Several days ago, National Catholic Register announced that it had dismissed Mark Shea, the blogger, pundit and apologist. As a faithful Catholic, longtime Register patron, and minor pundit in my own right, I consider this decision both unmerciful and short-sighted. I write now in the hope of persuading you to reverse it.
The announcement stated that Mark was let go, not because of the views he expressed in his columns, but because “his writings and engagement on other forums were irreconcilable with our editorial vision or standards of charitable discussion.” I am going to take a leap in the dark and assume this refers to Mark’s postings on social media. Having seen him in action on Facebook many times, I can confirm he is a feisty one, a tireless debater with an impressive gift for invective and hyperbole. If the Register prefers it be represented only by those who have mastered garden-party manners, then yes, Mark might seem a liability.
But surely you know Facebook is not now, and never has been, a garden party. With near-strangers from backgrounds as varied as Foreign Legion recruits debating matters of life-and-death importance for the republic, if not the cosmos, it couldn’t possibly be. The pundit who posts on that platform faces instant blowback from the masses; he effectively flings his work, his personal brand, and himself into shark-infested waters, like chum. Not only does this threaten to exhaust both his mind and his spirit, it also eats up a great deal of his time. The sad upshot is that today’s opinion writer must endure stresses unknown by previous generations.
An example: You’ll recall that William F. Buckley debated Gore Vidal on national TV during the 1968 Democratic National Convention. After the two had sparred for a bit, Vidal threw a shot below the belt and called his opponent a “pro-crypto-Nazi,” whatever that is. Buckley, famous till then for his amiability and his willingness to grant radicals a fair hearing, was so stung by the personal attack that he forgot himself and threatened Vidal with grievous bodily harm. The moment made headlines.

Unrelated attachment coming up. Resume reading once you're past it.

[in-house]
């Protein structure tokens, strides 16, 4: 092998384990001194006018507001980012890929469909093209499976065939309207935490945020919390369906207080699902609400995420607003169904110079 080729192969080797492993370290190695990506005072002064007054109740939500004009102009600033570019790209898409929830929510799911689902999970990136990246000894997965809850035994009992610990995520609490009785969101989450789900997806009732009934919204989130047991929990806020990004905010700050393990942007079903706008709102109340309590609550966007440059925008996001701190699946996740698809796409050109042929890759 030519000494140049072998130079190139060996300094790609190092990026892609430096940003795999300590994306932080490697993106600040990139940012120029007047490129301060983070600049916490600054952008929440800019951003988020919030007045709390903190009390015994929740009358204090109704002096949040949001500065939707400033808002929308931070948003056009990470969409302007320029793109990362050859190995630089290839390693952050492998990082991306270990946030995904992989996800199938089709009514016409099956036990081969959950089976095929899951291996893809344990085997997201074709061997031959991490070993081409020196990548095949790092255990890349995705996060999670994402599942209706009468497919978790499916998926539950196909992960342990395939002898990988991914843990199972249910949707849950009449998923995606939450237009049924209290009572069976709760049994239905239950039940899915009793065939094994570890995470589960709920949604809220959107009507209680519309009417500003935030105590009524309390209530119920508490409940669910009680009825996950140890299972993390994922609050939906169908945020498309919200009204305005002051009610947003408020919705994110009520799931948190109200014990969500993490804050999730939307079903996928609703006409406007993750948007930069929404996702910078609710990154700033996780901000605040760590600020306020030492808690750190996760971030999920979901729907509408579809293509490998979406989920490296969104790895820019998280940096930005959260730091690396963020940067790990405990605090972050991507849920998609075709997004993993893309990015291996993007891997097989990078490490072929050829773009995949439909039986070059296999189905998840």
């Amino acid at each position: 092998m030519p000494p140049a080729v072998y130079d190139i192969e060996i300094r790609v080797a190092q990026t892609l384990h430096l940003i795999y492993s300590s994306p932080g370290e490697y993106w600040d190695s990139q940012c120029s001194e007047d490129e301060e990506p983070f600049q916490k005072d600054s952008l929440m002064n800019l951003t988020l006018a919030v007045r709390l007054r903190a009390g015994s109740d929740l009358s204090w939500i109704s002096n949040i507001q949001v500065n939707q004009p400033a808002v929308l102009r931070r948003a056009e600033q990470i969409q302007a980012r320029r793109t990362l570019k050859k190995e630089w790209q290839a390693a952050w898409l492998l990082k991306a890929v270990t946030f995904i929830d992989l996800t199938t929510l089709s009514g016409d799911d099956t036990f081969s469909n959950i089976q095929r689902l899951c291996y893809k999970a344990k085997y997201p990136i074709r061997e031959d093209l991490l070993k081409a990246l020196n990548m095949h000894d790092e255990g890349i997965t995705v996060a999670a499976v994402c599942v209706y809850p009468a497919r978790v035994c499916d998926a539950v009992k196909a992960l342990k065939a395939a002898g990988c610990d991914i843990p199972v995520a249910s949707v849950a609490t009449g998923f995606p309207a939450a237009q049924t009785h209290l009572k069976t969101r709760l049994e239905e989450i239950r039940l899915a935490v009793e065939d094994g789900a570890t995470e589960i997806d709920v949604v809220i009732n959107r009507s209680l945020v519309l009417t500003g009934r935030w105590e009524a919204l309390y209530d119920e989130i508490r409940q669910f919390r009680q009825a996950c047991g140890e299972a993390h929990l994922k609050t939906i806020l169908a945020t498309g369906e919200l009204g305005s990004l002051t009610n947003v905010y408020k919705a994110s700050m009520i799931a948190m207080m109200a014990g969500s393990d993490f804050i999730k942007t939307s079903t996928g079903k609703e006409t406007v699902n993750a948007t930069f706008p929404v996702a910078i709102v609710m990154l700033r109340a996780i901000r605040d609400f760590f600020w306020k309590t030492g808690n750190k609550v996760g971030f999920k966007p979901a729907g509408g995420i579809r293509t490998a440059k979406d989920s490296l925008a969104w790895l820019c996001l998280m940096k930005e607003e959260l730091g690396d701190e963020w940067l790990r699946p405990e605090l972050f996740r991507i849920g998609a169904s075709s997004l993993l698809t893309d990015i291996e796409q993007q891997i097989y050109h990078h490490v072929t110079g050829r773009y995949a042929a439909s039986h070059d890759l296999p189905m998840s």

These days, unless a writer limits his Facebook audience to friends or like-minded people, he ends up debating dozens of Gore Vidals, all at the same time. And he must do it day after day. Inevitably, some writers are succumbing to a kind of battle fatigue. An increasing number of publishing platforms have either eliminated comment sections altogether or imposed strict filtering policies. Now operating in semi-retirement with a locked combox, I number myself among the breakables.
Why Mark is the way he is I don’t claim to know. But during those years when he and I rubbed shoulders as Patheos colleagues, he gave the impression of believing that the path to transformation lies in direct engagement. This is a theme beloved of Pope Francis, who often promotes a “culture of encounter.” The pope has warned that these encounters will not all be pretty, but he has urged us not to let fear of conflict deter us. As he once remarked in a radio interview, “Between a sick [i.e. inert and irrelevant] and a bruised Church, I prefer the bruised, because at least it went into the street.”
Not to push it too far, but Mark has certain things in common with Pope Francis. Both are stubbornly orthodox and steeped in Catholic culture – Mark, bless his heart, can’t let a day go by without quoting Chesterton or Lord of the Rings – but both are at home in the street, addressing average people ensnared in the mess of modernity. Depriving Mark of a platform may serve to keep that mess off the Register’s stoop, but it won’t clean it up. All the fears and frustrations, all the yearning for clarity that infect Catholics and Church-orbiters will go on swirling about and piling up. Whoever dirties his hands with them will be doing the real work of evangelizing.
If I were an editor, I’d want that person writing for me.
Thank you for taking the time to consider this petition. I shall pray to Francis de Sales, patron of writers and journalists, that it moves you.